Readers of this newspaper have called me a Socialist, a Fascist, a leftist, an idiot, a whiner, a hack, a loon, a liar, an ignoramus, a pathetic aging hipster and -- this is the lowest blow -- "Norm."
And that was all just last Thursday. Before noon.
I stopped reading the comments appended to the online version of my column that day (about tax rates that favor the wealthy over the middle class) because there is only so much time you can devote to insults before you start looking for a hefty 2-by-4.
Welcome to the Clockwork Orange world of online reader comments, where today's Internet customers are invited to join the scrum and put a boot in.
We loves a bit of aggro.
This newspaper, 141 years old and formerly home to society pages, service club announcements and letters from readers concerned about the well-being of kittens, now resembles the street fighting during the 1934 Minneapolis Teamsters strike.
It's all right by me.
I grew up in a part of St. Paul where priests and police patrolled the streets to keep the various tribes of teenagers from each other's throats, so I can enjoy a good rumble.
Readers, even if they are not subscribers, have a right to call me a jerk if they like, although I doubt that Sen. Norm Coleman likes it when someone who is ripping me calls me "Norm," or when someone slips up and refers to him as "Nick," which the Grand Forks Herald did recently.
Hasn't the poor man suffered enough?
Still, some of the comments, if uttered in a bar, would lead to teeth on the floor. Even after a life misspent at newspapers, there are words that still get my Irish up. The weird thing is here's what really gets me ticked: When they aren't spelled right.
I recently asked a higher-up why I was being called a name on our website that would get your nose an emergency visit to the rhinoplasty clinic if you ever called me that in person. The higher-up was surprised to see the word on our website. We have software that filters out that kind of filth, he said. But they spelled it wrong.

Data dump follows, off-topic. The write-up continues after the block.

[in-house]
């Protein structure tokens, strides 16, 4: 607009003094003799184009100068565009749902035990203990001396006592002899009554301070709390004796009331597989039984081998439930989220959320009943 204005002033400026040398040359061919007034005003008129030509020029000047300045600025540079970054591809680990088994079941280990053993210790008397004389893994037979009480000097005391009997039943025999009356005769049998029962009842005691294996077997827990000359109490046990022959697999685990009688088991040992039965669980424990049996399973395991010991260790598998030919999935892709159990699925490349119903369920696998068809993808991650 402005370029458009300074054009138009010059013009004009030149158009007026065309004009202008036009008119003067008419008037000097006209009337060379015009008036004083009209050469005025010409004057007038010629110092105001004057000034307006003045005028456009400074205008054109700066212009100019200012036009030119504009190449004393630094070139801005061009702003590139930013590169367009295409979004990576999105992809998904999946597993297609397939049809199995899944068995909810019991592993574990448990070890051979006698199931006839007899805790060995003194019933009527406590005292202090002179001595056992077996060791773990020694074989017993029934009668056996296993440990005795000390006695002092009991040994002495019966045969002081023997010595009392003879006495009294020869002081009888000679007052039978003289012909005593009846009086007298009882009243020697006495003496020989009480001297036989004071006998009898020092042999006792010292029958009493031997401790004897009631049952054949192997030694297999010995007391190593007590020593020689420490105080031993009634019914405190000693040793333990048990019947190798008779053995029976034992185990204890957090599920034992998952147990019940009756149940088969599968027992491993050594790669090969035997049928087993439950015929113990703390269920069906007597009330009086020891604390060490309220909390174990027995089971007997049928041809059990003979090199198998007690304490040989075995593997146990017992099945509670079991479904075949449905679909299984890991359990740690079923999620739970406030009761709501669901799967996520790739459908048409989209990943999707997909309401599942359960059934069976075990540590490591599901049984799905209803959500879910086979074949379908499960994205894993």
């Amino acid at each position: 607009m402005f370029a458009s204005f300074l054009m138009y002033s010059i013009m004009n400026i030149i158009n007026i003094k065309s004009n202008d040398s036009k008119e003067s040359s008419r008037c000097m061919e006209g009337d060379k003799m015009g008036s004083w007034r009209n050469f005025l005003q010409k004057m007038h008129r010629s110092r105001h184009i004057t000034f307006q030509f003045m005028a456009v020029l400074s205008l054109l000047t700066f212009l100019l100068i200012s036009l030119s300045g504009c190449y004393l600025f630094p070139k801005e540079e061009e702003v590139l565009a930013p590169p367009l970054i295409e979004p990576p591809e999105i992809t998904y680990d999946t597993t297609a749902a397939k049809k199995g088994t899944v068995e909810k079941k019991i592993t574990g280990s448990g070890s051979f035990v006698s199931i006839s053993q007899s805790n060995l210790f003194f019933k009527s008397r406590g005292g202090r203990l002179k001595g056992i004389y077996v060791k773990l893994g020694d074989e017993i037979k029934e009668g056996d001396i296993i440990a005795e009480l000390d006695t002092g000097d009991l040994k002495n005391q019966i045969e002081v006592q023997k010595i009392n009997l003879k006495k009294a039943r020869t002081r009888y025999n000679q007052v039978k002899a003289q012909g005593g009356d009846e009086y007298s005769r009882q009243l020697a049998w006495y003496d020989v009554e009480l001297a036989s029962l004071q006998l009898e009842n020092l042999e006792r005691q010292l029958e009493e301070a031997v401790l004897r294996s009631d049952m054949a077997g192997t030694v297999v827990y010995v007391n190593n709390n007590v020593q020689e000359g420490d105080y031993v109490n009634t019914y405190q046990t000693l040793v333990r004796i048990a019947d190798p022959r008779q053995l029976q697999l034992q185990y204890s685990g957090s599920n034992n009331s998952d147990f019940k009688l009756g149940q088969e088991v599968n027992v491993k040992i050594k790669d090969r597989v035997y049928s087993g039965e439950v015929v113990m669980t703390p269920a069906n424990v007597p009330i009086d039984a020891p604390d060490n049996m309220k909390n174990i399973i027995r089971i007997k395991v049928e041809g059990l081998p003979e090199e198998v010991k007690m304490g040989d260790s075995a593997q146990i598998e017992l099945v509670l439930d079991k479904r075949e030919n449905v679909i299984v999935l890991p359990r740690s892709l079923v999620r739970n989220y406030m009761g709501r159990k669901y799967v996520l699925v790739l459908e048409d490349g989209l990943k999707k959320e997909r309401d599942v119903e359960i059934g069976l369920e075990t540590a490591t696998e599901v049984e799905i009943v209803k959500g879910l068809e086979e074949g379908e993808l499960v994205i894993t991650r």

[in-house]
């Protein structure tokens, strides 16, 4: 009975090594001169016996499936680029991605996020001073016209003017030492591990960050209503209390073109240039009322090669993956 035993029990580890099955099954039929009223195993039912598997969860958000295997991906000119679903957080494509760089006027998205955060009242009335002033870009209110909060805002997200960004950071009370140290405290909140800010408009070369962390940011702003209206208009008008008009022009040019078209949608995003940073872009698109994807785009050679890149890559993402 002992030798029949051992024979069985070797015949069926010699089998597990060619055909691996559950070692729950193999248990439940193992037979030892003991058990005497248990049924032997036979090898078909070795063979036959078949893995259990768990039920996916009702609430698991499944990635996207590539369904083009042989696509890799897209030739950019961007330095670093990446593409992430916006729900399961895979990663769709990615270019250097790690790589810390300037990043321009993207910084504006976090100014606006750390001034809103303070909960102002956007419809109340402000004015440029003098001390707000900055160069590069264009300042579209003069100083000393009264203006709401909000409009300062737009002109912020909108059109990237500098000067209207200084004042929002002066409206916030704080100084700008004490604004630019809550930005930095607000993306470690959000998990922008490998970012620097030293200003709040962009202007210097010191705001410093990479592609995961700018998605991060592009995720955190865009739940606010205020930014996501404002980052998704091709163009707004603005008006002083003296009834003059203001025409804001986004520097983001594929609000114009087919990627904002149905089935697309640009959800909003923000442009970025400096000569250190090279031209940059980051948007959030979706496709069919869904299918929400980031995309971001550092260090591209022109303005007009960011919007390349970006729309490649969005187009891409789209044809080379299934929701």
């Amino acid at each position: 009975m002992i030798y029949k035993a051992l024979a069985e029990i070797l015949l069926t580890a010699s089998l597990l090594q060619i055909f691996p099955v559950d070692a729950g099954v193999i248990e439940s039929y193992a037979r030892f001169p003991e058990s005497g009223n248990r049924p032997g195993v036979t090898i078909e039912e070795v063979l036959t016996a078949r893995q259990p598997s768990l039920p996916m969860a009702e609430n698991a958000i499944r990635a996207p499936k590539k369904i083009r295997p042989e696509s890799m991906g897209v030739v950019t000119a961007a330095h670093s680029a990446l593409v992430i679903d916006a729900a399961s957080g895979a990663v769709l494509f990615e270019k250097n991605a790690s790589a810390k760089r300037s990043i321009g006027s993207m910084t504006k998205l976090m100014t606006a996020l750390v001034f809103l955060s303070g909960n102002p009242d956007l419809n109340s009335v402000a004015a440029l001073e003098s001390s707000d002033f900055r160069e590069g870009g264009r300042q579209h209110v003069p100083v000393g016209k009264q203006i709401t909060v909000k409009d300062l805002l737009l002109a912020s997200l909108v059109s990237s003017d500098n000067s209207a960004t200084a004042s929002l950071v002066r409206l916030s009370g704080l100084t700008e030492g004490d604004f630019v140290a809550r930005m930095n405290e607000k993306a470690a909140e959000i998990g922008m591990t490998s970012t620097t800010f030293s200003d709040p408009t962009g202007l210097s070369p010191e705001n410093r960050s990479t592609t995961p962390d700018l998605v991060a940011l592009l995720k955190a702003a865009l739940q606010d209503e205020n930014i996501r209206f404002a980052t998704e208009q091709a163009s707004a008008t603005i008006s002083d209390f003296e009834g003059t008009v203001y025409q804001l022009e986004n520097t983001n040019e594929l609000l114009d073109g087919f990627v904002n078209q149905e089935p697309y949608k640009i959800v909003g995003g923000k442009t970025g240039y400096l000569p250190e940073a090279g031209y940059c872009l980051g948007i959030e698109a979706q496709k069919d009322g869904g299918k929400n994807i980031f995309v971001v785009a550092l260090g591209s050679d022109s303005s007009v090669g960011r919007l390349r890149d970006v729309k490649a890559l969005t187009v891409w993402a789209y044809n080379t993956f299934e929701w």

The software only works if the filth is spelled correctly.
Ah. I tell you that newspaper people are dreamers. And it's a beautiful dream: One day, we'll live in the kind of Utopia where the online trolls are all spelling bee champs who can spell dirty words as well as I could in fourth grade.
I get a lot of naughty stuff because I was steered wrong by nuns and brought up with a view that is neither right-wing Republican nor crazy-loon Democrat but in the middle of what has held sway in Minnesota since the Depression but still makes some people swear like Dick Cheney when I open my mouth.
I can't help it, Your Honor: I was raised badly.
Speaking of judges, the late Ramsey County Judge Joe Summers once ruled that "Coleman is not a fighting word." It's absolutely true: If someone shouts "Coleman" during an argument, you are not legally entitled to hit him.
Not in St. Paul, anyway.
Despite my tolerance of the name-calling, it is time to impose some rules:
Rule One: Keep the insults to me, OK?
Innocent citizens who appear in my column sometimes get the same mob beating I absorb but that is hard to take for an average person whose only crime was to speak to me. A widow whose story I told was insulted harshly and told to "get over" her grief and move on.
Those are fighting words, in any county.
Rule Two: Pay attention.
Many assaults on me are sadly bigoted attempts to label me with identities that regular readers know are wrong, but which the haters think are insults:
I might be stupid, wear turtlenecks in February and believe that peaceful protesters have a right of Free Speech, but am I tiny and withered? No.
I'm 6 feet, 185 pounds, with piercing blue eyes.
Am I Jewish? No.
I'm Irish, with a wonderful Jewish guy named Abe in my family.
Gay? No, but it's early.
Too old to eat bread with crust? No. I'm 58, with lots of kids to feed. Sorry.
I'm not retiring soon.
Ding, ding, ding! You got one! How did you know?
But bald is cool.
Finally, Rule Three, the big one: Be careful what you say online. You have to eat with that mouth.
firstname.lastname@example.org • 612-673-4400